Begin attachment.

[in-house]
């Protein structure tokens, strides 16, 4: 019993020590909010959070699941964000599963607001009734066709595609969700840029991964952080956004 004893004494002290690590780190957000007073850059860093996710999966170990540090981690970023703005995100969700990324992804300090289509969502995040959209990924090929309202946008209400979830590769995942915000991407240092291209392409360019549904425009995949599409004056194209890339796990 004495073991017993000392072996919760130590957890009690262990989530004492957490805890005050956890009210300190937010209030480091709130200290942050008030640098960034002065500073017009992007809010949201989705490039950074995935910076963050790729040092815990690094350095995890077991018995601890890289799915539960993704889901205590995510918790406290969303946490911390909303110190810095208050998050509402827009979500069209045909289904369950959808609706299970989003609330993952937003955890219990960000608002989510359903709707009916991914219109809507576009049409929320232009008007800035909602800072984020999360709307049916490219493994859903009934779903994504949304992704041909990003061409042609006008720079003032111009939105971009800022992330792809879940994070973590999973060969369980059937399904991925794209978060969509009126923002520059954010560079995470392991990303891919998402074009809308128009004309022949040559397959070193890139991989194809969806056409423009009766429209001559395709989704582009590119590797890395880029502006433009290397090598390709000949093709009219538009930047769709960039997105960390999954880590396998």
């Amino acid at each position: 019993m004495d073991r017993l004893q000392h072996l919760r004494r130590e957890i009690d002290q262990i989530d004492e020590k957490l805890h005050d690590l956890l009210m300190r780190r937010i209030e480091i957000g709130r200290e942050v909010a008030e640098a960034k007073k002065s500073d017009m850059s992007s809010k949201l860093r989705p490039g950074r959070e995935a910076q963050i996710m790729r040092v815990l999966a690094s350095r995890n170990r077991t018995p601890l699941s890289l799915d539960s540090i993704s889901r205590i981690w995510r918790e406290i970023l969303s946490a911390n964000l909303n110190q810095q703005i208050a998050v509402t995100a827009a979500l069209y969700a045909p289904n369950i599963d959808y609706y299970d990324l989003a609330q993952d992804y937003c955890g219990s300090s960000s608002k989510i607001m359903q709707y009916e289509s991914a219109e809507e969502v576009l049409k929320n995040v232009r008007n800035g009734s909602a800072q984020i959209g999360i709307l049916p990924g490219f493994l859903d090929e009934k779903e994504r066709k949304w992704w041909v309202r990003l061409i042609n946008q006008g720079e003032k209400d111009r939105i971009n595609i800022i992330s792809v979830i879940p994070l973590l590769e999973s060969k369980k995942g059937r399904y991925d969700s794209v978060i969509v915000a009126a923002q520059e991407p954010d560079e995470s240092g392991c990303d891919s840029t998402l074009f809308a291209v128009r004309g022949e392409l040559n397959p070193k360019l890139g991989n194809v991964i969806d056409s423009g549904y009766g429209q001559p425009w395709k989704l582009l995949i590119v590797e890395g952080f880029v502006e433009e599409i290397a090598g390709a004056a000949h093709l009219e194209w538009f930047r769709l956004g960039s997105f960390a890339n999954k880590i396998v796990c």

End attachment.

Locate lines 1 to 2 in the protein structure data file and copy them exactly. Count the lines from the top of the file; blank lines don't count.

[in-house]
């Protein structure tokens, strides 16, 4: 019993020590909010959070699941964000599963607001009734066709595609969700840029991964952080956004 004893004494002290690590780190957000007073850059860093996710999966170990540090981690970023703005995100969700990324992804300090289509969502995040959209990924090929309202946008209400979830590769995942915000991407240092291209392409360019549904425009995949599409004056194209890339796990 004495073991017993000392072996919760130590957890009690262990989530004492957490805890005050956890009210300190937010209030480091709130200290942050008030640098960034002065500073017009992007809010949201989705490039950074995935910076963050790729040092815990690094350095995890077991018995601890890289799915539960993704889901205590995510918790406290969303946490911390909303110190810095208050998050509402827009979500069209045909289904369950959808609706299970989003609330993952937003955890219990960000608002989510359903709707009916991914219109809507576009049409929320232009008007800035909602800072984020999360709307049916490219493994859903009934779903994504949304992704041909990003061409042609006008720079003032111009939105971009800022992330792809879940994070973590999973060969369980059937399904991925794209978060969509009126923002520059954010560079995470392991990303891919998402074009809308128009004309022949040559397959070193890139991989194809969806056409423009009766429209001559395709989704582009590119590797890395880029502006433009290397090598390709000949093709009219538009930047769709960039997105960390999954880590396998």